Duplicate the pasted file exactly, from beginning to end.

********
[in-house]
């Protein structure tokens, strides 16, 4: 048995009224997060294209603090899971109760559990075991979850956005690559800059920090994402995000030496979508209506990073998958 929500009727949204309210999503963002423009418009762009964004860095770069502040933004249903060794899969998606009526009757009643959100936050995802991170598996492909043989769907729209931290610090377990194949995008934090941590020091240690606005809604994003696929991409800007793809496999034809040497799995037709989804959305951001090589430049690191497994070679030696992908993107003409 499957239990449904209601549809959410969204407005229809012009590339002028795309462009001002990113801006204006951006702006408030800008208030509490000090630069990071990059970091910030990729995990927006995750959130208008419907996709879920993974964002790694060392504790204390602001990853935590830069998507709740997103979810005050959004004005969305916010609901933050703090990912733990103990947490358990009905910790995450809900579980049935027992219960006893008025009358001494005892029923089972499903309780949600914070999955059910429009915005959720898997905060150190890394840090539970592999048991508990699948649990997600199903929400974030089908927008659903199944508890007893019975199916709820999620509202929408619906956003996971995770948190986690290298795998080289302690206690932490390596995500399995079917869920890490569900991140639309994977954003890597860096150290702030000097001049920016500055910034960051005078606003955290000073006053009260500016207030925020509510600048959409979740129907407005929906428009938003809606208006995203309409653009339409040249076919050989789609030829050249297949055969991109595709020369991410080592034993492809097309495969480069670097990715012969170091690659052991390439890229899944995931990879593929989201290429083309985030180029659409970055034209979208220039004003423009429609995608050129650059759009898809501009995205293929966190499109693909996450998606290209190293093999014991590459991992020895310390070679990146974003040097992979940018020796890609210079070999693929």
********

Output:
[in-house]
């Protein structure tokens, strides 16, 4: 048995009224997060294209603090899971109760559990075991979850956005690559800059920090994402995000030496979508209506990073998958 929500009727949204309210999503963002423009418009762009964004860095770069502040933004249903060794899969998606009526009757009643959100936050995802991170598996492909043989769907729209931290610090377990194949995008934090941590020091240690606005809604994003696929991409800007793809496999034809040497799995037709989804959305951001090589430049690191497994070679030696992908993107003409 499957239990449904209601549809959410969204407005229809012009590339002028795309462009001002990113801006204006951006702006408030800008208030509490000090630069990071990059970091910030990729995990927006995750959130208008419907996709879920993974964002790694060392504790204390602001990853935590830069998507709740997103979810005050959004004005969305916010609901933050703090990912733990103990947490358990009905910790995450809900579980049935027992219960006893008025009358001494005892029923089972499903309780949600914070999955059910429009915005959720898997905060150190890394840090539970592999048991508990699948649990997600199903929400974030089908927008659903199944508890007893019975199916709820999620509202929408619906956003996971995770948190986690290298795998080289302690206690932490390596995500399995079917869920890490569900991140639309994977954003890597860096150290702030000097001049920016500055910034960051005078606003955290000073006053009260500016207030925020509510600048959409979740129907407005929906428009938003809606208006995203309409653009339409040249076919050989789609030829050249297949055969991109595709020369991410080592034993492809097309495969480069670097990715012969170091690659052991390439890229899944995931990879593929989201290429083309985030180029659409970055034209979208220039004003423009429609995608050129650059759009898809501009995205293929966190499109693909996450998606290209190293093999014991590459991992020895310390070679990146974003040097992979940018020796890609210079070999693929």